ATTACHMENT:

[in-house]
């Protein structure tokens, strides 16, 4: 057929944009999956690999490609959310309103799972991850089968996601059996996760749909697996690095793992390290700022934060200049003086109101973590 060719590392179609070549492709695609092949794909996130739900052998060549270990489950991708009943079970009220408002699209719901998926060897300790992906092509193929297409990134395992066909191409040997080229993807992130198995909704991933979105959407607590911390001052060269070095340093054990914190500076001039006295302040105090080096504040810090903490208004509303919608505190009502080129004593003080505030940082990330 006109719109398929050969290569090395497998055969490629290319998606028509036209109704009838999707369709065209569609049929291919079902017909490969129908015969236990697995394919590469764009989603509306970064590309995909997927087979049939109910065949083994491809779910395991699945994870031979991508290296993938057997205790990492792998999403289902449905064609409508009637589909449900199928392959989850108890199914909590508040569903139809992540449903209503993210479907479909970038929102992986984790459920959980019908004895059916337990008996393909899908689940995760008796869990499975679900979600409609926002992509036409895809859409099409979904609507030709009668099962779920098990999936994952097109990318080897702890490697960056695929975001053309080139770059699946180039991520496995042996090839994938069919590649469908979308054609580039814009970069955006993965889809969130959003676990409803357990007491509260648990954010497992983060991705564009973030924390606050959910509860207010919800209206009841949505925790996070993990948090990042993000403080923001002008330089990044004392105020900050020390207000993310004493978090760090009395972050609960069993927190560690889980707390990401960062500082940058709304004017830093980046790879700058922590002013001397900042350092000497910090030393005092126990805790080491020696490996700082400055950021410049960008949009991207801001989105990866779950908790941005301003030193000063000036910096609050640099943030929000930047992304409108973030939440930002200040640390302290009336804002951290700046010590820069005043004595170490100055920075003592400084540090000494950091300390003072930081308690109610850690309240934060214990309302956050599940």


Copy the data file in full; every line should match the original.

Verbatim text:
[in-house]
């Protein structure tokens, strides 16, 4: 057929944009999956690999490609959310309103799972991850089968996601059996996760749909697996690095793992390290700022934060200049003086109101973590 060719590392179609070549492709695609092949794909996130739900052998060549270990489950991708009943079970009220408002699209719901998926060897300790992906092509193929297409990134395992066909191409040997080229993807992130198995909704991933979105959407607590911390001052060269070095340093054990914190500076001039006295302040105090080096504040810090903490208004509303919608505190009502080129004593003080505030940082990330 006109719109398929050969290569090395497998055969490629290319998606028509036209109704009838999707369709065209569609049929291919079902017909490969129908015969236990697995394919590469764009989603509306970064590309995909997927087979049939109910065949083994491809779910395991699945994870031979991508290296993938057997205790990492792998999403289902449905064609409508009637589909449900199928392959989850108890199914909590508040569903139809992540449903209503993210479907479909970038929102992986984790459920959980019908004895059916337990008996393909899908689940995760008796869990499975679900979600409609926002992509036409895809859409099409979904609507030709009668099962779920098990999936994952097109990318080897702890490697960056695929975001053309080139770059699946180039991520496995042996090839994938069919590649469908979308054609580039814009970069955006993965889809969130959003676990409803357990007491509260648990954010497992983060991705564009973030924390606050959910509860207010919800209206009841949505925790996070993990948090990042993000403080923001002008330089990044004392105020900050020390207000993310004493978090760090009395972050609960069993927190560690889980707390990401960062500082940058709304004017830093980046790879700058922590002013001397900042350092000497910090030393005092126990805790080491020696490996700082400055950021410049960008949009991207801001989105990866779950908790941005301003030193000063000036910096609050640099943030929000930047992304409108973030939440930002200040640390302290009336804002951290700046010590820069005043004595170490100055920075003592400084540090000494950091300390003072930081308690109610850690309240934060214990309302956050599940």